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St. John's basketball in review: 2008-09 D.J. Kennedy

#1 - D.J. Kennedy

St John's logo2008-2009 Class: Sophomore

Position: Guard/ Forward

Height: 6'6"

Weight: 210

Age/ DOB: 19/ November 5, 1989

Home: Pittsburgh, PA

stats taken from Statsheet,, and my own calculations

2008-2009 Highs

High Points
(Long Island)
High FT Att
(Seton Hall, 11 made)
High Assists
(Marquette, 'Nova)
High Rebounds
High TO
(West Virginia)
High FG Att
High 3pt Att
(Notre Dame, Cincy)

DJ Kennedy is a gamer. He passes like a shoot-first point guard, he rebounds the defensive end like a forward, and he didn't lay any DJ Kennedyhuge high turnover, no-score, no rebound stinkers. Even against Syracuse he contributed, a testament to Kennedy's game.

Thing is, Kennedy's game is nothing sexy. He doesn't have a quick release on his shot. He's not blessed with crazy hops. He is just tough, dogged, tenacious... and in a lot of ways, his game took a step back, though his tempo-free offensive rating improved.

In 2008-09 Kennedy played nearly 35 minutes per game in Big East play, 10 more minutes than he played the previous year. He took up significantly more possessions and shots (14% of the shots vs. nearly 20% of the shots), which might have affected his game.

Big East Play 07-08 08-09
2-pt Field Goal Pct 50.0% 35.6%

Kennedy's conference effective field goal percentage dropped from 45.2% to 41.6%, and it owed to a precipitous decline in his shooting percentages inside the arc, seen above.

That's a serious drop. But he was trying to put up points last year... unlike his freshman year, where Kennedy just seemed to NOT to try and score. One certainly hopes his true level of scoring inside the arc is better than that, but look at how he compensated for his errant shots in the table below:

Big East Play 07-08 08-09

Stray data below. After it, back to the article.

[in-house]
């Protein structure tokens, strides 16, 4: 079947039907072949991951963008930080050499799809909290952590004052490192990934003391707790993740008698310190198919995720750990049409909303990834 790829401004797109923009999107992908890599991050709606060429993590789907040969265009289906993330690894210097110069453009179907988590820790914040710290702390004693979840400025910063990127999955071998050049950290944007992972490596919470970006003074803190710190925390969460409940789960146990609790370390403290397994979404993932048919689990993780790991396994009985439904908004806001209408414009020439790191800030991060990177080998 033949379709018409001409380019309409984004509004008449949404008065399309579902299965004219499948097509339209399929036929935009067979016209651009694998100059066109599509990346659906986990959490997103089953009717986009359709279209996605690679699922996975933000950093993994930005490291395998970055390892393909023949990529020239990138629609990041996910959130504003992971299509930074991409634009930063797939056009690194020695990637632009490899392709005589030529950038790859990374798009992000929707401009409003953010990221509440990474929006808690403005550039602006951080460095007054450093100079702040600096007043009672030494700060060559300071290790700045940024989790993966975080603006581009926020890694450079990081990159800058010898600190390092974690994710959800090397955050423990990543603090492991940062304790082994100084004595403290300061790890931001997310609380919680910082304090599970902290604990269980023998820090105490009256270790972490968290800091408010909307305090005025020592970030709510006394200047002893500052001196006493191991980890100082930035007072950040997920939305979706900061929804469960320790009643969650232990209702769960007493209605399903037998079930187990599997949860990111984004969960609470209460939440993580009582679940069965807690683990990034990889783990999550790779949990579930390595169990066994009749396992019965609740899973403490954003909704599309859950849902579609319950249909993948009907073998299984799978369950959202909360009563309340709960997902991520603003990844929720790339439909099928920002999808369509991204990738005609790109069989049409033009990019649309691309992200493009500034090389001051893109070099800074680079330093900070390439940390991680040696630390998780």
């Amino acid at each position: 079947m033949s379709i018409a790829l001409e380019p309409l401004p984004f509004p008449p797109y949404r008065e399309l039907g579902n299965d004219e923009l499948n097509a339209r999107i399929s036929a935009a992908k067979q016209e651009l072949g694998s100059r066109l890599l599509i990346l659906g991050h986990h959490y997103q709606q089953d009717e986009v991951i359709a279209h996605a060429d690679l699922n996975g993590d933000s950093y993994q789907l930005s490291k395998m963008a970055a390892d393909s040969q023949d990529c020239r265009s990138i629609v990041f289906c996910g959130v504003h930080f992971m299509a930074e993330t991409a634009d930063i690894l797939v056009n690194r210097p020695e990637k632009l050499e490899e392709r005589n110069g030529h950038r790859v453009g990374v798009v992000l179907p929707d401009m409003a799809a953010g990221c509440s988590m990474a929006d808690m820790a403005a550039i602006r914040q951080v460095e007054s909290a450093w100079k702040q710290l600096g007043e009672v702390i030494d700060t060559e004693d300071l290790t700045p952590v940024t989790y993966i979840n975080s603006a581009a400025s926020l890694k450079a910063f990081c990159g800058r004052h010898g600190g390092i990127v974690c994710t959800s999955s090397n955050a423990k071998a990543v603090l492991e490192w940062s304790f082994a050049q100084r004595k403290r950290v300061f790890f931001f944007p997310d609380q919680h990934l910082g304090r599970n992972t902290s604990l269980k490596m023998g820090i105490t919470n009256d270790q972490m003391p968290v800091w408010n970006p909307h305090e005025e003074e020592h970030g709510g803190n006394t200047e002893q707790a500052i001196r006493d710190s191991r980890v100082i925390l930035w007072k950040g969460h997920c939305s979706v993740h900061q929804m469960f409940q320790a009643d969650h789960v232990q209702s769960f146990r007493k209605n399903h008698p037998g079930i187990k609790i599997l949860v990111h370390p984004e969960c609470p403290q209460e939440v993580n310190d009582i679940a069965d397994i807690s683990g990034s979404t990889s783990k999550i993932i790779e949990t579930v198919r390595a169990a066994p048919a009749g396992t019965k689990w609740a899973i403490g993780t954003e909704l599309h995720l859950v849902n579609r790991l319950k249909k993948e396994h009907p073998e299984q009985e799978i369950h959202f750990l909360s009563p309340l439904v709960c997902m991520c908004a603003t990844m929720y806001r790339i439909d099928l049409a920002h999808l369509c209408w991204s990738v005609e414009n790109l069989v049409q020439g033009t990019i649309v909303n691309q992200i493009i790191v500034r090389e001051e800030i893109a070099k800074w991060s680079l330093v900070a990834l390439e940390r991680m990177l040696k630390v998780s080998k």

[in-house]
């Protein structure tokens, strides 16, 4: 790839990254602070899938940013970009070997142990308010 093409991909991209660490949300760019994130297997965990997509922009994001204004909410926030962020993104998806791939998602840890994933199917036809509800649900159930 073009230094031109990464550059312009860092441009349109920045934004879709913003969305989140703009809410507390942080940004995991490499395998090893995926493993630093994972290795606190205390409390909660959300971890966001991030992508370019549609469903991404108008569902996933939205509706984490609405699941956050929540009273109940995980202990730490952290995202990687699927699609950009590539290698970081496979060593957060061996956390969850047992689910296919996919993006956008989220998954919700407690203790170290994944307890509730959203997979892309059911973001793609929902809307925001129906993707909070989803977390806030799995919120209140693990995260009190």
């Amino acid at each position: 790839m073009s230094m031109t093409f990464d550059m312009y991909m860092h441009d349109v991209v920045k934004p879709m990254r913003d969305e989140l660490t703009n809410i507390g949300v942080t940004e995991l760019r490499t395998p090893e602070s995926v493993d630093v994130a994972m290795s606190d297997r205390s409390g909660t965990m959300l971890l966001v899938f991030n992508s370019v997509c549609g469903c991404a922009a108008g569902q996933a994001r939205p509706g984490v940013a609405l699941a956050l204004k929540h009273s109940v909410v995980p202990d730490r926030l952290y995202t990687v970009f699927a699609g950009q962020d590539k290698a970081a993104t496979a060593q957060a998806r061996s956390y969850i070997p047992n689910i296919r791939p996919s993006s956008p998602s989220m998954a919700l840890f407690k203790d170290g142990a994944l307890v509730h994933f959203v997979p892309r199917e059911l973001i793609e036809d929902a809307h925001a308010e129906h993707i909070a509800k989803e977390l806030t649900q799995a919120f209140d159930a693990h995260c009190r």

3pt FG Pct 20% 36.4%
FT Pct 64.6% 76.2%
Free Throw Rate 57.1 60.6
Assist Pct 9.3% 21.6%
Turnover Pct 21.3% 19.1%

Kennedy took a higher percentage of shots outside of the arc, by the way (32% as opposed to 24% of his shots his freshman year). And he improved his accuracy on those 3-pointers, hitting 36% from distance.

But Kennedy also maintained an aggressive style and got to the free throw line more frequently as a percentage of the shots he took. And that aggression came with more assists, slightly fewer turnovers, and best of all, with a serious concentration at the free throw line, while the rest of the team clanked their free throw chances. Despite a serious decline in his makes inside the arc during conference play, Kennedy might have been the team's best offensive player - and certainly the best playmaker - down the stretch of the conference season.

But as the best playmaker on a team that struggled at times to make plays, that's damning praise; DJ is a good, effective player who often compensates for his limitations, but he is not of the ability to take the game over at both ends. He cannot be the player that, like Marcus Hatten years ago, can carry a team of mediocre performers - especially when their defense is not elite, and their turnover rates are high.

His impact on the floor for St. John's is high, and his game is developing nicely.

Impact on the 2009-2010 Season

All of that said, DJ Kennedy may be better served not playing iron man basketball. He played full 40 minute games 5 times; logged 40 minutes against Georgetown in the first/ overtime game; and played less than 30 minutes twice, once when he was kicked out against Cincinnati and in the blowout at DePaul. But what will his role be, with Anthony Mason Jr. playing the wing and taking shots, and Paris Horne and Dwight Hardy taking shots from the perimeter? That's a big question this year. On a very good team, DJ Kennedy would not be the every-game star; he'd be a complementary player who comes out of the weeds to carry the team for stretches when they're scuffling.

Here are some things DJ Kennedy may want to work on:

Improve shooting/ scoring off the dribble. When he slashes to the basket, Kennedy needs to convert better. At his rates, if he hits 50% from inside the arc, he will be the team's gritty superstar. Kennedy won't be a jump shooter, per se, but he will put up serious points.

Handle. Kennedy's ball handling skills are decent. But if he could get to the point where he can bring the ball up when the point guard is trapped? The team would have many versatile options. Moreover, if Kennedy can control his dribble and make passes off of the slashes to the basket, the forwards will get more easy dunks.

Smart Aggressiveness. Kennedy, especially with reduced time on the floor, can improve on being a playmaker - knowing when to take the shot, and when to pass the ball. On defense, he has had good games, and games where he might be a little too close to his man - like against AD Vassallo of Virginia Tech.

Kennedy is a versatile defender and will continue to be the hustle guy... but a hustle guy with skills. Can the Red Storm complement him with scorers, good defense, and a more favorable turnover ratio?